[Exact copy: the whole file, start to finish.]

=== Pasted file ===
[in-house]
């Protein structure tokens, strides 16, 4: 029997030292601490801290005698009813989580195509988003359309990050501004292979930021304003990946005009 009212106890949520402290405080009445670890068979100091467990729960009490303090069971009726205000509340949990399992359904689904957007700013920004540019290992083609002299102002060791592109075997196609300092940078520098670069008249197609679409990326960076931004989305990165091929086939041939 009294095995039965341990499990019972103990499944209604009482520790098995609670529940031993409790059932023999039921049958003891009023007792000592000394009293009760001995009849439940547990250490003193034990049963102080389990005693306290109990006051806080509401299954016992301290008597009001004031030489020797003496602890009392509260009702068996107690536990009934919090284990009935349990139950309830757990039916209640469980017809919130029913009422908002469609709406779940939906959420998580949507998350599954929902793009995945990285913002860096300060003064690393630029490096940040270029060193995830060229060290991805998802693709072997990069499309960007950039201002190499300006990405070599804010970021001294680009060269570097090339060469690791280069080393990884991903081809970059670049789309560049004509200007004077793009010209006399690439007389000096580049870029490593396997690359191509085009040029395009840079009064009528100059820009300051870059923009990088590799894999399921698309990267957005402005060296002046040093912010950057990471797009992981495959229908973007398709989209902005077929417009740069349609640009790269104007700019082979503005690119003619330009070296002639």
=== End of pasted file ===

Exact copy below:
[in-house]
């Protein structure tokens, strides 16, 4: 029997030292601490801290005698009813989580195509988003359309990050501004292979930021304003990946005009 009212106890949520402290405080009445670890068979100091467990729960009490303090069971009726205000509340949990399992359904689904957007700013920004540019290992083609002299102002060791592109075997196609300092940078520098670069008249197609679409990326960076931004989305990165091929086939041939 009294095995039965341990499990019972103990499944209604009482520790098995609670529940031993409790059932023999039921049958003891009023007792000592000394009293009760001995009849439940547990250490003193034990049963102080389990005693306290109990006051806080509401299954016992301290008597009001004031030489020797003496602890009392509260009702068996107690536990009934919090284990009935349990139950309830757990039916209640469980017809919130029913009422908002469609709406779940939906959420998580949507998350599954929902793009995945990285913002860096300060003064690393630029490096940040270029060193995830060229060290991805998802693709072997990069499309960007950039201002190499300006990405070599804010970021001294680009060269570097090339060469690791280069080393990884991903081809970059670049789309560049004509200007004077793009010209006399690439007389000096580049870029490593396997690359191509085009040029395009840079009064009528100059820009300051870059923009990088590799894999399921698309990267957005402005060296002046040093912010950057990471797009992981495959229908973007398709989209902005077929417009740069349609640009790269104007700019082979503005690119003619330009070296002639």